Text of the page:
On Friday, May 20, 2011 12:58:26 PM Michael Sokol wrote:
> My question is, what kind of mental model do you use when you program in
> Ruby?

I'm not sure of the best way to describe this, and I suspect others have 
already done a decent job, but in any language, I have two main things going 
on in my head. First is the semantics of the language in question. Second is 
just enough of the implementation, usually more closely related to the 
semantics than to the actual C code, that I have an intuition of what kind of 
things are likely to be more or less efficient.

> How do you think about objects? Do you see them as elements carrying
> with them their own methods, bundled with their data?

Not quite, but close. With respect to the object or class I'm currently 
developing, I think of it almost as an independent program capable of sending 
and receiving messages, much as I think of Erlang processes. When using 
objects, I think of them as nouns, and the methods as verbs.

> How about the flow of the program: Whenever there's a method call, do you
> picture the method to be inside the receiver - just like it would be in a
> real-life object -, or since you know that in the underlying implementation
> the method is stored in the class, you just think about a procedure call
> with a self variable being the receiver?

I think of it as being "inside the receiver" in the sense that your 
personality, your decisions, your actions and reactions, are all inside your 
brain. That some might be genetic (and there is of course dispute about this) 
is an irrelevant detail.

There are practical reasons for this, also: How an object responds to a method 
call really is up to the object. Aside from method_missing and other fun 
tricks, objects also have metaclasses, which means you can define a method on 
a single object.

> Do you think using the OOP abstraction without knowing the internals can be
> harmful?

I agree with Robert; worrying about internals when you don't have to is 
harmful. While I do have a thread running in my head thinking about 
performance considerations, even that is irrelevant for most programs most of 
the time.

So, for your case:

> My case for that (even if I tend not to believe so) would be that
> someone might be tempted to think that during an object instanciation, all
> the instance variables AND methods gets duplicated for this particular
> instance, which isn't the case - yet, that's what the abstraction pushes us
> to believe.

If you don't know JavaScript well, I would strongly suggest picking it up. 
Read pretty much anything Douglas Crockford has to say about it, and play with 
different OO patterns. I'm going to use this as an analogy here, so I'll try 
to include enough background that it's understandable if you don't know any 
JavaScript, or if you still think JavaScript is "Java Lite".

JavaScript objects behave like hashes, and the two can be used almost 
interchangeably. Methods are just functions (generally anonymous) which have 
been stored in the hash, and a syntax for calling them which sets 'this' --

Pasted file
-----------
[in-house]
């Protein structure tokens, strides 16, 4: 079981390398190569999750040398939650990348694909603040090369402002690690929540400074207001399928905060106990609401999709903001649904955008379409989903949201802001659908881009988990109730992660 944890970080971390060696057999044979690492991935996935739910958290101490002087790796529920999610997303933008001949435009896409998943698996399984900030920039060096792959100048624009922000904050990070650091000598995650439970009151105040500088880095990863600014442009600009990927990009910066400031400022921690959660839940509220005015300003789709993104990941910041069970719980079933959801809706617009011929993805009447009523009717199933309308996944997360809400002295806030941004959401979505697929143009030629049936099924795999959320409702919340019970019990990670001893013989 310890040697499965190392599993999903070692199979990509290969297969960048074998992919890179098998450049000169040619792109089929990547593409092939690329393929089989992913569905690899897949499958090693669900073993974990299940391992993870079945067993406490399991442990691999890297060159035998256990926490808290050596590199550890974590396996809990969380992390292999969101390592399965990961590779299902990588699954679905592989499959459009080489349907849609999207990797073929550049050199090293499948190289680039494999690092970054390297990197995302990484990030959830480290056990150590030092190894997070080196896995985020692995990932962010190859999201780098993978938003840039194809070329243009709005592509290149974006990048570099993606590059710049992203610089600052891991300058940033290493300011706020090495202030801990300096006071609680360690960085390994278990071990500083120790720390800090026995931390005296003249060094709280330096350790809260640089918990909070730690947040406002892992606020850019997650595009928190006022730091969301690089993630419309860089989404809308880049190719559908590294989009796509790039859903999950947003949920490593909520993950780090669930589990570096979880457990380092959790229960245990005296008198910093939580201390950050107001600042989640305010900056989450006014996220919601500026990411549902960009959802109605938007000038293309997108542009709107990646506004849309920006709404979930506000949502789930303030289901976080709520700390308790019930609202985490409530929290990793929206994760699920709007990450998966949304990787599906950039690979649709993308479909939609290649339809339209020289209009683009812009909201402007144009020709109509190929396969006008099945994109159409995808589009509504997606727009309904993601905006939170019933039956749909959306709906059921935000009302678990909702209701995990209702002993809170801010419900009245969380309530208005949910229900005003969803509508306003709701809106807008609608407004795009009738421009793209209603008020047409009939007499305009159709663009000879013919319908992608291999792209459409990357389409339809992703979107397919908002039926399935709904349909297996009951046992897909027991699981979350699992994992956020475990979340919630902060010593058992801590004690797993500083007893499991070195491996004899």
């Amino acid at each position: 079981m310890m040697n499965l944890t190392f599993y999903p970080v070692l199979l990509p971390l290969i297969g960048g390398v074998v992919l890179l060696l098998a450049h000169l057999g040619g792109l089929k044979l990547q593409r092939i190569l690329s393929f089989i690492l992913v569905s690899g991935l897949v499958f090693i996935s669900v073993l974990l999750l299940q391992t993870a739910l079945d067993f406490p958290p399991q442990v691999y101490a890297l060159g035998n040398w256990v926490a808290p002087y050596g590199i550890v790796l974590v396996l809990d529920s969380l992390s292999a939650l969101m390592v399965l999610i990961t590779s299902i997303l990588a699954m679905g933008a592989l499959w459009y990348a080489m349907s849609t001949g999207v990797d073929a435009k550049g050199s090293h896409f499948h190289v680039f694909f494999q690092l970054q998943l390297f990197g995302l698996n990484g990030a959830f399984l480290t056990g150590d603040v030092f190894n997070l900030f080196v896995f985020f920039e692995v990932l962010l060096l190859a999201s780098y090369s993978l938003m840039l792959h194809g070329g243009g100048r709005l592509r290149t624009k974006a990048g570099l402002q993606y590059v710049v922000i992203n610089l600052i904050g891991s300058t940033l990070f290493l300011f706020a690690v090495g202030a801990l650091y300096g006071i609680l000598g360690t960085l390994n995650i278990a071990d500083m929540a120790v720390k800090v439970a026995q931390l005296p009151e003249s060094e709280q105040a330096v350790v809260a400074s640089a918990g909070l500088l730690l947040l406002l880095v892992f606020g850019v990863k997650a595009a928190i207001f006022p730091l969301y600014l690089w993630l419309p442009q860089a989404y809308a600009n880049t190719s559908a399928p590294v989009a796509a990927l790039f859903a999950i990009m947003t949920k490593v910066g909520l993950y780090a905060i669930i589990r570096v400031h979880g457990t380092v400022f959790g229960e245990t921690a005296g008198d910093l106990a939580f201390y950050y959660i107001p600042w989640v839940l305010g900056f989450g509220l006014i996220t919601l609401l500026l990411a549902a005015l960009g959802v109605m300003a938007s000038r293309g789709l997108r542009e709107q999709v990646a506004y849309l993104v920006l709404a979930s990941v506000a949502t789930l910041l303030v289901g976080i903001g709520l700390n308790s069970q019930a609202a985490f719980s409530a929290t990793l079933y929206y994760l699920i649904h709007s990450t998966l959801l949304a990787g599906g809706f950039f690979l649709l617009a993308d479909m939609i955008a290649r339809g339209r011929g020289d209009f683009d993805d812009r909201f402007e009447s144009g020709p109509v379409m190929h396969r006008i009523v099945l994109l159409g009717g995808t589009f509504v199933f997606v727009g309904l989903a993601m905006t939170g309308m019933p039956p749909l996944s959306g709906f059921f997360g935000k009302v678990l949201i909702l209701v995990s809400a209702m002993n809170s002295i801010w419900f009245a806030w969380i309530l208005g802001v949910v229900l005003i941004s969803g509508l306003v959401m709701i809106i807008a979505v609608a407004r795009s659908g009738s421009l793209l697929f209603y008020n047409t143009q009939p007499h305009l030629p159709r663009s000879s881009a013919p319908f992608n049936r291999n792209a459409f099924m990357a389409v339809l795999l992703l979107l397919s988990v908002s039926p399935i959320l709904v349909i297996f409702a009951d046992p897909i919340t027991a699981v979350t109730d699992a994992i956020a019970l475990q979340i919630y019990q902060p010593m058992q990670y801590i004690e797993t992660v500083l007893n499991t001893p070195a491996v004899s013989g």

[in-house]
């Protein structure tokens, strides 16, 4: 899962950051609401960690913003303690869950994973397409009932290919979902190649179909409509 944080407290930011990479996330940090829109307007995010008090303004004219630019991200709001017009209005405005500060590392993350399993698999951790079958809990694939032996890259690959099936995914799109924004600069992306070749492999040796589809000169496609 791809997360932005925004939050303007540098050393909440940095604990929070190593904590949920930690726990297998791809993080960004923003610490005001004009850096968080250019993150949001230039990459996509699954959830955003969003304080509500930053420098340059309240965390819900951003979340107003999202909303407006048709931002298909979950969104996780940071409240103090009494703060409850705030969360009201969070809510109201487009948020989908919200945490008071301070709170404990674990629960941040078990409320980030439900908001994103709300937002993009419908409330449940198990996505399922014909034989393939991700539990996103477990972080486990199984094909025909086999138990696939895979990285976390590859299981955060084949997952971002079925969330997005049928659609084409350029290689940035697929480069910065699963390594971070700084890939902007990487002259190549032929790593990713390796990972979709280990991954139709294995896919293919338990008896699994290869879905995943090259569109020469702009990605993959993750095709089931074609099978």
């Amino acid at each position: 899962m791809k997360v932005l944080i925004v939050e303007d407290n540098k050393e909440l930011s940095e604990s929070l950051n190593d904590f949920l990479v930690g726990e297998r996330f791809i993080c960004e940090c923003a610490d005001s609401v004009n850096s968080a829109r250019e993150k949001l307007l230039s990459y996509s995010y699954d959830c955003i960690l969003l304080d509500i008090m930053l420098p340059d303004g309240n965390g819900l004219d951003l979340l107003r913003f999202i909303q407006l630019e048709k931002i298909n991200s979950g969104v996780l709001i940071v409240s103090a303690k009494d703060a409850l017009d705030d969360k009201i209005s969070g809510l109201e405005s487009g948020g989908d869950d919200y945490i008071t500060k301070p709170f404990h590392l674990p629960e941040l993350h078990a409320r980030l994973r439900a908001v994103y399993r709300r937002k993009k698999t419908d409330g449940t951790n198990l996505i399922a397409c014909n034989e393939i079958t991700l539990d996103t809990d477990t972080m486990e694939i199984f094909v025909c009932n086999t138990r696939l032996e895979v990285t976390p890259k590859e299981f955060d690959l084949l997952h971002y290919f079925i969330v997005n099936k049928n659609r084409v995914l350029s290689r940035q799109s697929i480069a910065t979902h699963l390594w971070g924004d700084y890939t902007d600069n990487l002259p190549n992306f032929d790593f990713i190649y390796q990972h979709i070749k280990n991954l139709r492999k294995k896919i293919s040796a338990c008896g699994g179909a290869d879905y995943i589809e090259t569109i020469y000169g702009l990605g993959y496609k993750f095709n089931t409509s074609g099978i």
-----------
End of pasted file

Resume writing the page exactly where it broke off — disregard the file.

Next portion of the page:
but you can apply almost any function to almost any object. Many 
implementations allow you to get a method's source easily -- playing around 
with this, it seems that when you attempt to coerce a method into a string, 
you get the source back.

Your choices for inheritance are either to use JavaScript's own prototypal 
inheritance, or to write your own inheritance -- and your only choice for 
multiple inheritance is to roll your own. With prototypal inheritance, any 
time you try to access a property (either an instance variable or a method) of 
a given object, it checks that object first, then its prototype object, then 
the prototype's prototype, and so on, arbitrarily deep.

Rolling your own is much more flexible -- you just create a new, empty object 
(as easy as {}) and start adding methods to it. Basic inheritance would just 
mean calling some "constructor" method which returns an object, then modifying 
it in the child "constructor" method.

Now, like with your example, as a newbie, you might be tempted to think that:
 - Functions are stored as strings.
 - Internal, inline functions are therefore inefficient, because you're 
creating a new string each time.
 - Prototypal inheritance is slow, especially at any depth, since you'll have 
to trace the entire ancestry for each access.
 - Roll-your-own inheritance is tremendously inefficient, since even if the 
initial object creation (prototypal or otherwise) was efficient, you're taking 
the child and modifying it, thus leading to worse performance.

One of these is still true, but the others are false. Most surprisingly, 
rolling your own inheritance _may_ lead to a slower constructor -- maybe -- 
but in the v8 engine (used in Chrome), there's no performance penalty 
whatsoever once the objects are created. Despite the highly dynamic nature of 
what I'm calling roll-your-own inheritance, which feels like it should be less 
efficient than calling Object.extend in Ruby on every single object, the 
resultant objects behave very similarly to objects created in statically-typed 
languages -- that is, they're fast!

I just wrote several paragraphs setting up the problem and explaining why it's 
not a problem. That is why I think while internals are a great learning 
experience, a best practice is to ignore implementation details, particularly 
performance implications, until you actually care.

That, and think bigger. Suppose it was true that all the instance variables 
and methods got duplicated for a given instance. So what? It's still O(1) with 
regard to the algorithm I actually care about, unless that algorithm consists 
of adding methods to the parent class based on input and then creating a bunch 
of objects.